Higher Education Minister Blade Nzimande says the call made by students to have a moratorium on university fees will benefit the rich.
He told a briefing in Pretoria on Monday that a zero fee increase in academic fees was not feasible because there are parents who can afford to pay.
“Students have a right to protest‚ but they have a duty to understand that we are a highly unequal society… A moratorium means you are campaigning for the rich‚” Nzimande said.
Students have been calling for fees to be frozen in all higher education institutions while the Fees Commission does its work.
Apart from Nzimande’s consultations with a range of stakeholders‚ a presidential fees commission headed by Justice Jonathan Heher is looking into the feasibility of free higher education and training. It is expected to submit a preliminary report to President Jacob Zuma in November and a full report in June.
Tuition costs did not go up in 2016 as a result of last year’s #feesmustfall protests‚ but Nzimande said they actually did go up by 6%‚ it is just that the State cushioned the impact of the increase.
While declining a moratorium on 2017 fee increases‚ he said that the duty of determining the extent of university fee hikes rested with the universities and not with him. He then recommended that university fees be capped at 8%.
“We have looked at the challenges at hand from all sides and have concluded that the best approach would be to allow universities individually to determine the level of increase that their institutions will require to ensure that they continue to operate effectively‚” he said.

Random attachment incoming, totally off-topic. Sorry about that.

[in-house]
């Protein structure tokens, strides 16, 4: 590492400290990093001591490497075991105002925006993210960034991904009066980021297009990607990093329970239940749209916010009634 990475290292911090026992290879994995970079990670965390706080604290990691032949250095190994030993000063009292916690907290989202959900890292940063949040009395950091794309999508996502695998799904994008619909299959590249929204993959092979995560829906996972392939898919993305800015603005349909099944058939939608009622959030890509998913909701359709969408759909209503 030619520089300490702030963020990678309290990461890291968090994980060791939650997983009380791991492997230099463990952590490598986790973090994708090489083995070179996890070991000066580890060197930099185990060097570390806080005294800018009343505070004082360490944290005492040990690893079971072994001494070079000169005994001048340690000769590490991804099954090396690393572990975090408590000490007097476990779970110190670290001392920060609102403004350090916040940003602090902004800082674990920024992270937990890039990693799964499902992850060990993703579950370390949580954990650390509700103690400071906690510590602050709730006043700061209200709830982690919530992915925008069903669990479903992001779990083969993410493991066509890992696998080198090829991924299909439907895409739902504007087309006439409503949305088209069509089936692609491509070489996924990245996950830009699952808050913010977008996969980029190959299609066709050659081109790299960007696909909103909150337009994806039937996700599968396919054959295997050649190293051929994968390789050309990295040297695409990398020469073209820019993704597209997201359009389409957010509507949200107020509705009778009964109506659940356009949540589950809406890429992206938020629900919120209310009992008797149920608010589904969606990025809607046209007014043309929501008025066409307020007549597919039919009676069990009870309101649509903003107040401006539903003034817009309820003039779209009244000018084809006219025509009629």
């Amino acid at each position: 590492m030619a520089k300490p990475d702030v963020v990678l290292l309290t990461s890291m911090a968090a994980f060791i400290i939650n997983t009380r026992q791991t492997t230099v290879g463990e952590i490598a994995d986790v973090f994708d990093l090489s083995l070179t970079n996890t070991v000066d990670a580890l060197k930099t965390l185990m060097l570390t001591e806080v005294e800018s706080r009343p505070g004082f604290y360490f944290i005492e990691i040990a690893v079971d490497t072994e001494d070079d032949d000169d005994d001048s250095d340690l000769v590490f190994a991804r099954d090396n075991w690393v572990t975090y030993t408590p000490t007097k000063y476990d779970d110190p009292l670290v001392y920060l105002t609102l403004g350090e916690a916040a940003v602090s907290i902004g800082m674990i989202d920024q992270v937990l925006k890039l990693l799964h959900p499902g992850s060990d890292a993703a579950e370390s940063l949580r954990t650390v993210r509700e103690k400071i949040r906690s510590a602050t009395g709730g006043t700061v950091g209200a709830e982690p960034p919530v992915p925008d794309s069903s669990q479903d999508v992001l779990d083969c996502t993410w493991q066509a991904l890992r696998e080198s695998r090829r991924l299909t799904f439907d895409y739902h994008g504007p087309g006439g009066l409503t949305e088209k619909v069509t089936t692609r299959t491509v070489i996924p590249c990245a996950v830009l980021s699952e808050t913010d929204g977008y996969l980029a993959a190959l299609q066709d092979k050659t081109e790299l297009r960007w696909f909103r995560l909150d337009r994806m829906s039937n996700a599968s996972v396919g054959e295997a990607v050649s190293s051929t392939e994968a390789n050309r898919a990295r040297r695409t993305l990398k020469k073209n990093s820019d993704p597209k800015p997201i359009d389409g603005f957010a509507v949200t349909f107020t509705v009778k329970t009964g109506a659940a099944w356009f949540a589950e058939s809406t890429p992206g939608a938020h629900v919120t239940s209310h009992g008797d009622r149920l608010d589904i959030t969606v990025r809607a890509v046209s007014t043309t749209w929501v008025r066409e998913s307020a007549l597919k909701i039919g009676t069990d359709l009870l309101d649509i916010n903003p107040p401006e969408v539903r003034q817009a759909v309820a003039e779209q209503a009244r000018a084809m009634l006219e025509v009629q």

“With the caution that this has to also take into account the affordability of students… therefore [the increase] has to be transparent‚ reasonable and related to inflation…Our recommendation is that fee adjustments should not go above 8 percent‚” said Nzimande.
The minister added that government is committed to finding the resources to support children of all poor‚ working and middle class families.
He committed the government to paying the 2017 increase for students from poor and middle income households‚ with family income of up to R600‚000 per annum.
“Government will pay for the adjustment. This will bring huge relief to nurses‚ teachers‚ police‚ social workers and other parents who work in occupations that do not earn huge salaries‚” Nzimande said.
This support will also apply to students at Technical and Vocational Education and Training colleges.
Nzimande would not be drawn on the details of this student fee subsidy‚ stating that this would be outlined by Finance Minister Pravin Gordhan.